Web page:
This article appears in the March print edition alongside the cover story, “Can America Put Itself Back Together?”—a summation of James and Deb Fallows’s 54,000-mile journey around America in a single-engine plane. More dispatches from their ongoing reporting trip can be found here.

As we traveled around the U.S. reporting on the revival of towns and cities, we always made the local library an early stop. We’d hit the newspaper offices, the chamber of commerce, city hall, and Main Street for an introduction to the economics, politics, and stresses of a town. The visit to the public library revealed its heart and soul.

The traditional impression of libraries as places for quiet reading, research, and borrowing books—and of librarians as schoolmarmish shush-ers—is outdated, as they have metamorphosed into bustling civic centers. For instance, Deschutes Public Library in Bend, Oregon, now cooperates with dozens of organizations, from AARP (which helps people with their taxes) to Goodwill (which teaches résumé writing). A social worker trains staff to guide conversations about one of the most frequent questions people trustingly bring into the library: Can you help me figure out how to meet my housing costs?

There are three areas where libraries function as vibrant centers of America’s towns: technology, education, and community.

Chelsea Beck


Many people rely on libraries for their computer and Internet use. According to a 2015 Pew Research Center report, more than a quarter of Americans who had visited a public library in the past year had used a computer, the Internet, or a WiFi connection there, with the usage numbers higher among minorities and low-income groups.

More ambitiously, libraries have also begun offering “makerspaces”—shared workspaces that provide technological tools and are designed to facilitate collaborative work. I recently toured the makerspace at Washington, D.C.’s flagship Martin Luther King Jr. library. An eclectic group of hobbyists, entrepreneurs, and a mom with her homeschooled preteens were learning about tools like 3‑D printers, laser cutters, and wire benders. Ben Franklin, who conducted some of his experiments with electricity in the public spaces of the Library Company of Philadelphia, would surely appreciate today’s public-library makerspaces.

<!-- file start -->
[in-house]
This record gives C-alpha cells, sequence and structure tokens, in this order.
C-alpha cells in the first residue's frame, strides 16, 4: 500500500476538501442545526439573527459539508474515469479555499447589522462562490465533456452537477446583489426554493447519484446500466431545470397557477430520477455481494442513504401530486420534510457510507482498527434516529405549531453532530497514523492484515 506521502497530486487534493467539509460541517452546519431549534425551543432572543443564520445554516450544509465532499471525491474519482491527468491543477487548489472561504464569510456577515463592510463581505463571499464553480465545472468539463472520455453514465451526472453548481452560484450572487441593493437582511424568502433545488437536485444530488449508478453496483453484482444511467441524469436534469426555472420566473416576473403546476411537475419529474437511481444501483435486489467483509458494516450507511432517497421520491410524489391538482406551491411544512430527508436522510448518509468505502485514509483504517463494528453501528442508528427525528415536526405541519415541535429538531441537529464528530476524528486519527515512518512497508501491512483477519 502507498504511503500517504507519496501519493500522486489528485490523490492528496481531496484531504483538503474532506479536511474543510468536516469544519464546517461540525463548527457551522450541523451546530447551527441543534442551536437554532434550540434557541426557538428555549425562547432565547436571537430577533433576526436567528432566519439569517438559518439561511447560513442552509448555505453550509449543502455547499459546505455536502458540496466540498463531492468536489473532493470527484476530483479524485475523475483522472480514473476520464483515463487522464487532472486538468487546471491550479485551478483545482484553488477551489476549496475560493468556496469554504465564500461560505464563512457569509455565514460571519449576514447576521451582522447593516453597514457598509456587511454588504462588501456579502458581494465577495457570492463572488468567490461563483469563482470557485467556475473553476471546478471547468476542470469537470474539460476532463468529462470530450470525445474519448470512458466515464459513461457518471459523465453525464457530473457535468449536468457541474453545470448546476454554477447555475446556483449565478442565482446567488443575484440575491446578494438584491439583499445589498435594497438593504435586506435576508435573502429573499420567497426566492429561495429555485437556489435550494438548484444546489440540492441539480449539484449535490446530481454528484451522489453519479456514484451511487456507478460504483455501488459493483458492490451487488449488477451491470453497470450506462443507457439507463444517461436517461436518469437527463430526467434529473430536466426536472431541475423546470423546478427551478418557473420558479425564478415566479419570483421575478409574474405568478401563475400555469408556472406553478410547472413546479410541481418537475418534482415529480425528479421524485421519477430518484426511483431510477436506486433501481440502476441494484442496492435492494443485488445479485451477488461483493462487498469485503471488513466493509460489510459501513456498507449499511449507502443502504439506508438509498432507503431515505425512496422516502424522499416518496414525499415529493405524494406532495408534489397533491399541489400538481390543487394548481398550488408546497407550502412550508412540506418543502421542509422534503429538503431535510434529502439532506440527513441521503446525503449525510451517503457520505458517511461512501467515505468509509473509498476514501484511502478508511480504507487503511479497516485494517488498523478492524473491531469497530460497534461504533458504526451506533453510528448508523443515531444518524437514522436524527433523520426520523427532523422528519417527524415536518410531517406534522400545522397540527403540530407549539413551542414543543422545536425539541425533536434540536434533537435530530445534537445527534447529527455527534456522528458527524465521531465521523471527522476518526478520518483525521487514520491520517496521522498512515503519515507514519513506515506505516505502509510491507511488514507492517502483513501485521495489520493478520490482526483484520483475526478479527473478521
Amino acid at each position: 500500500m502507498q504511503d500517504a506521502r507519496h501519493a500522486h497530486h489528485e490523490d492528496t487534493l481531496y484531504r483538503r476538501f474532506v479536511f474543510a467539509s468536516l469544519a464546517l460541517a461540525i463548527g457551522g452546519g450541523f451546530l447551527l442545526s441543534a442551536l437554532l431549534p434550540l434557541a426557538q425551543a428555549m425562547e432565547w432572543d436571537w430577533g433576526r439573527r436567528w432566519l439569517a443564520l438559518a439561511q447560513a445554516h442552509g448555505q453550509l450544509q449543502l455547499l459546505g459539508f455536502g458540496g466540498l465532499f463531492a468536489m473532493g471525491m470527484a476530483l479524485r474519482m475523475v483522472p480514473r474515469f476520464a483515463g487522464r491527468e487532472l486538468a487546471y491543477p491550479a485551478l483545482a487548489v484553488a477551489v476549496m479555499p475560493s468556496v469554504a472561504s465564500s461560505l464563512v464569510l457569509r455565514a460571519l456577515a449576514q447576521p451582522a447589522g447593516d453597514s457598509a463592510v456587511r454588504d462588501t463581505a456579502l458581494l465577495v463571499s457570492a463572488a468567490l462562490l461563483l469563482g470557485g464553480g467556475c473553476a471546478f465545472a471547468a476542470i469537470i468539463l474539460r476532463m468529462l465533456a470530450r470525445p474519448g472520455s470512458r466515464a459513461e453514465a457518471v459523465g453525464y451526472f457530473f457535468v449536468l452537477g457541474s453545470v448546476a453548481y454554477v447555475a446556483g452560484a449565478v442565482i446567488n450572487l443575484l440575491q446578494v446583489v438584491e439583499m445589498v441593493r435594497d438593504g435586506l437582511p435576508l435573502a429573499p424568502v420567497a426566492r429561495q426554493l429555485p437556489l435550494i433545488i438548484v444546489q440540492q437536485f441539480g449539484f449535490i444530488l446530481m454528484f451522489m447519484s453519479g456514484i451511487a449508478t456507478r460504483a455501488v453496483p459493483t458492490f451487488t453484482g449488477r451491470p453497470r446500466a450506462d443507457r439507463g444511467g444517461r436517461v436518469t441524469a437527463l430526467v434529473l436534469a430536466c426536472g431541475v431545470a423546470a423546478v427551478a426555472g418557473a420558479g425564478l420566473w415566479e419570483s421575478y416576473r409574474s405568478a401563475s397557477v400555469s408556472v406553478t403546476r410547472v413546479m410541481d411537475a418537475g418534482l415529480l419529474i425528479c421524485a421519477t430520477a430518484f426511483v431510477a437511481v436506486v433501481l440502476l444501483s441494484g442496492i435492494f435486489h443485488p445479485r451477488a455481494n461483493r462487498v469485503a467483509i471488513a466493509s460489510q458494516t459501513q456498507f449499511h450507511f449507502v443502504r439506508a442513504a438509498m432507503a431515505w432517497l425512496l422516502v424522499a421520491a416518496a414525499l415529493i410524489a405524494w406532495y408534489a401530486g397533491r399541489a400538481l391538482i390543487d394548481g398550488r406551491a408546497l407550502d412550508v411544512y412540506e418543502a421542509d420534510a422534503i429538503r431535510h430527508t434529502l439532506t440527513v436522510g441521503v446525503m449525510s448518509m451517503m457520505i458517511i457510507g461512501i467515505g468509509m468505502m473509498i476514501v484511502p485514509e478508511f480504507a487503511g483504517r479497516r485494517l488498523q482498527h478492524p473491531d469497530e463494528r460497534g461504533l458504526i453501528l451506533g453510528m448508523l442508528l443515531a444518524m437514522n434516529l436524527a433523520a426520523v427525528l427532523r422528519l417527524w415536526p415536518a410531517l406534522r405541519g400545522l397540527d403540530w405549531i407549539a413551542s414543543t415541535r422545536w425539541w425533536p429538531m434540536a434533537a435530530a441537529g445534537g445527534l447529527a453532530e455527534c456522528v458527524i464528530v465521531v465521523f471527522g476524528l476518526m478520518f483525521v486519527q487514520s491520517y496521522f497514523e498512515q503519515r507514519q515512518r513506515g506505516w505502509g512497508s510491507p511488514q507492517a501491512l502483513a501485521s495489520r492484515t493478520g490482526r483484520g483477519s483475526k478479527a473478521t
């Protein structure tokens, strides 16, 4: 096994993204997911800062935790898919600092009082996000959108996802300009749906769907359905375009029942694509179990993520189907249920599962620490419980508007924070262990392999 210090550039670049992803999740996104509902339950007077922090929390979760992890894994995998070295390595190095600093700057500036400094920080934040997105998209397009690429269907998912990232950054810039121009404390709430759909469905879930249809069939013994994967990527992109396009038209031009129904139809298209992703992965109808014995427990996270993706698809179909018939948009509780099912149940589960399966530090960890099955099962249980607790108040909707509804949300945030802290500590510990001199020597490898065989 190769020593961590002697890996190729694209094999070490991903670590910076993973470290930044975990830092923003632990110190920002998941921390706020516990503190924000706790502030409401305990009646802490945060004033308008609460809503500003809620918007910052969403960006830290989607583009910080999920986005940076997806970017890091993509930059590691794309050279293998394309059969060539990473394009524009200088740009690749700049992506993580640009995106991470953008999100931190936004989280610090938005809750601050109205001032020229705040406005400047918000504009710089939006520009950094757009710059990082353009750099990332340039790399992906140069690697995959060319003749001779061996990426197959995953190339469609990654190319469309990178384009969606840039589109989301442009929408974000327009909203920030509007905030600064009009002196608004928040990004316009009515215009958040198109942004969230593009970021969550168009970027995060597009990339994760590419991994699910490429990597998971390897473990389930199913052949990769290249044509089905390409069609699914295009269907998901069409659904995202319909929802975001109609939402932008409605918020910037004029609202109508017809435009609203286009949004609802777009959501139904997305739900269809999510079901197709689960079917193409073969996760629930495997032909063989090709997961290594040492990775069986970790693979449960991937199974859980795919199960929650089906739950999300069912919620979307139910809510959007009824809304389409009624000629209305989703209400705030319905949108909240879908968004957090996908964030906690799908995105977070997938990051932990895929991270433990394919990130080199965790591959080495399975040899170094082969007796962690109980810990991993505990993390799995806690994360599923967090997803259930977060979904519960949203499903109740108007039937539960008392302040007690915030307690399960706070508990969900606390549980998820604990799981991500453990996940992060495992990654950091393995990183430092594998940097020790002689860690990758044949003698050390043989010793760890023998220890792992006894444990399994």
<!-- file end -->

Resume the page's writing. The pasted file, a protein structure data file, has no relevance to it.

Miguel Figueroa, who directs the Center for the Future of Libraries at the American Library Association, says makerspaces are part of libraries’ expanded mission to be places where people can not only consume knowledge, but create new knowledge.


In my conversations with librarians around the country, the most urgent topic was the education of America’s youngest children. Patrick Losinski, the CEO of the Columbus, Ohio, metropolitan library system, told me that when a 5-year-old walks into kindergarten, takes a book, and holds it upside down, “you know there is no reading readiness there.” I heard of many projects like Books for Babies, which is run by Friends of the Library in tiny Winters, California: Volunteers scour birth announcements and go stroller-spotting, offering each new baby a box with a T-shirt, a cap, two books, and an application to join the library.

In Charleston, West Virginia, despite recent funding losses that severely cut library staff, librarians still provide materials to teachers all across the 900-square-mile county. In Columbus, Mississippi, the library gives high-school students access to Civil War–era archives—slave sale records, court cases, and secrets of the community—making real the racial history of their state. In Redlands, California, the program attracting the most volunteers is one-on-one literacy tutorials for adults. And many adults use public libraries as their access point to postsecondary online courses.


The library in West Hartford, Connecticut, offers conversational-English classes for immigrants. The library in Seattle provides citizenship classes. The library in Duluth, Minnesota, has a seed-lending program for local gardeners. The library in Washington, D.C., offers tango dancing on Saturday afternoons. In libraries, I have practiced yoga and tai chi, sipped lattes in coffee shops, and watched Millennials with laptops arrange their virtual start-up offices at long reading-room tables. Libraries serve as anchors in times of distress: The library in Ferguson, Missouri, kept its doors open even when schools were closed, and libraries in New Jersey became places of refuge after Hurricane Sandy.

If these seem like deviations from libraries’ historical role as lenders of books, consider that, around the start of the 20th century, the earliest Carnegie libraries included bowling alleys, music halls, billiard tables, swimming pools, and gymnasiums.